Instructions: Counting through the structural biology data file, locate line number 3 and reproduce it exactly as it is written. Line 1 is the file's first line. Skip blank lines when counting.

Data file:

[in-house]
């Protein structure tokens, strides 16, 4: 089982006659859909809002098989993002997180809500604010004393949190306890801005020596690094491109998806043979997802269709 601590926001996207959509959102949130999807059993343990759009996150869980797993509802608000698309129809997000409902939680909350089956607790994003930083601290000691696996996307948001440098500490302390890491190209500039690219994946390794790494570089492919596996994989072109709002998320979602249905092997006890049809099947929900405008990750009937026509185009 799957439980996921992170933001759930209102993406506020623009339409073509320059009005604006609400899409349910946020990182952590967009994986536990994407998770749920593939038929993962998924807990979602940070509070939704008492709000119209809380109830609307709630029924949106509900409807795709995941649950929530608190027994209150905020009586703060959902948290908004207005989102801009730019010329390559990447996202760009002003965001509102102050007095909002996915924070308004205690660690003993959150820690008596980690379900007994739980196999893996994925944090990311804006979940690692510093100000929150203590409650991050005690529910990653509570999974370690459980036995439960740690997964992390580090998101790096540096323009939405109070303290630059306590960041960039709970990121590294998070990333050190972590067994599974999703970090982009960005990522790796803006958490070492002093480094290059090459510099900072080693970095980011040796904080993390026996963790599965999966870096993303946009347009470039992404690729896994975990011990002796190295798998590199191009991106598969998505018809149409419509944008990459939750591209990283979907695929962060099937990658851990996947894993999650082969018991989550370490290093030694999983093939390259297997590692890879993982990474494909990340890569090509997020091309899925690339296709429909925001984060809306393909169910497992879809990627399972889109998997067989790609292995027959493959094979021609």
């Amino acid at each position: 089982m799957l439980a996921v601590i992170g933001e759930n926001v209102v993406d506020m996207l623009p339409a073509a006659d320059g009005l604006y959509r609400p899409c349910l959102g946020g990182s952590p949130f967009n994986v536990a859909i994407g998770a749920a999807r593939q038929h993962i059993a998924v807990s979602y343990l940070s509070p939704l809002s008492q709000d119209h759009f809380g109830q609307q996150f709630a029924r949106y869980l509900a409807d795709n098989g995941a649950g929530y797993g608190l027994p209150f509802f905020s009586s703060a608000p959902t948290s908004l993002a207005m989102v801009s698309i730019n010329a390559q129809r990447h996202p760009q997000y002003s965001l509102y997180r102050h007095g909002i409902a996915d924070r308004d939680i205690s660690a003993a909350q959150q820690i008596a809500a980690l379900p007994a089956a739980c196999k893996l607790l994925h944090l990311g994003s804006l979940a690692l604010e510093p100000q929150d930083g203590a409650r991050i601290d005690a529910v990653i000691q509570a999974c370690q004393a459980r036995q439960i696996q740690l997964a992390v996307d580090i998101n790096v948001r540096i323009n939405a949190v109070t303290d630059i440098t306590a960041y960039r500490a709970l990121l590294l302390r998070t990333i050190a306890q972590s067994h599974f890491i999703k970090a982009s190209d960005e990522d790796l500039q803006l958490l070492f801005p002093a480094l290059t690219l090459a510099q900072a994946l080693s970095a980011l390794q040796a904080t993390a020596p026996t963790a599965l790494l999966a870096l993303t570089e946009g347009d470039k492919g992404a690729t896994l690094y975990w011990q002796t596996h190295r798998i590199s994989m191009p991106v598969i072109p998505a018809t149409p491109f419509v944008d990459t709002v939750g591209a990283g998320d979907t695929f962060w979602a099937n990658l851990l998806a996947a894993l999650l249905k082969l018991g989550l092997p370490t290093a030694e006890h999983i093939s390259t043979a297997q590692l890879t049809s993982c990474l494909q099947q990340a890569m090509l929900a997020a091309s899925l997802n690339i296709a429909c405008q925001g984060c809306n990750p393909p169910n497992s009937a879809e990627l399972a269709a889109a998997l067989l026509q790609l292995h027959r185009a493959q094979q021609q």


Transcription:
């Amino acid at each position: 089982m799957l439980a996921v601590i992170g933001e759930n926001v209102v993406d506020m996207l623009p339409a073509a006659d320059g009005l604006y959509r609400p899409c349910l959102g946020g990182s952590p949130f967009n994986v536990a859909i994407g998770a749920a999807r593939q038929h993962i059993a998924v807990s979602y343990l940070s509070p939704l809002s008492q709000d119209h759009f809380g109830q609307q996150f709630a029924r949106y869980l509900a409807d795709n098989g995941a649950g929530y797993g608190l027994p209150f509802f905020s009586s703060a608000p959902t948290s908004l993002a207005m989102v801009s698309i730019n010329a390559q129809r990447h996202p760009q997000y002003s965001l509102y997180r102050h007095g909002i409902a996915d924070r308004d939680i205690s660690a003993a909350q959150q820690i008596a809500a980690l379900p007994a089956a739980c196999k893996l607790l994925h944090l990311g994003s804006l979940a690692l604010e510093p100000q929150d930083g203590a409650r991050i601290d005690a529910v990653i000691q509570a999974c370690q004393a459980r036995q439960i696996q740690l997964a992390v996307d580090i998101n790096v948001r540096i323009n939405a949190v109070t303290d630059i440098t306590a960041y960039r500490a709970l990121l590294l302390r998070t990333i050190a306890q972590s067994h599974f890491i999703k970090a982009s190209d960005e990522d790796l500039q803006l958490l070492f801005p002093a480094l290059t690219l090459a510099q900072a994946l080693s970095a980011l390794q040796a904080t993390a020596p026996t963790a599965l790494l999966a870096l993303t570089e946009g347009d470039k492919g992404a690729t896994l690094y975990w011990q002796t596996h190295r798998i590199s994989m191009p991106v598969i072109p998505a018809t149409p491109f419509v944008d990459t709002v939750g591209a990283g998320d979907t695929f962060w979602a099937n990658l851990l998806a996947a894993l999650l249905k082969l018991g989550l092997p370490t290093a030694e006890h999983i093939s390259t043979a297997q590692l890879t049809s993982c990474l494909q099947q990340a890569m090509l929900a997020a091309s899925l997802n690339i296709a429909c405008q925001g984060c809306n990750p393909p169910n497992s009937a879809e990627l399972a269709a889109a998997l067989l026509q790609l292995h027959r185009a493959q094979q021609q």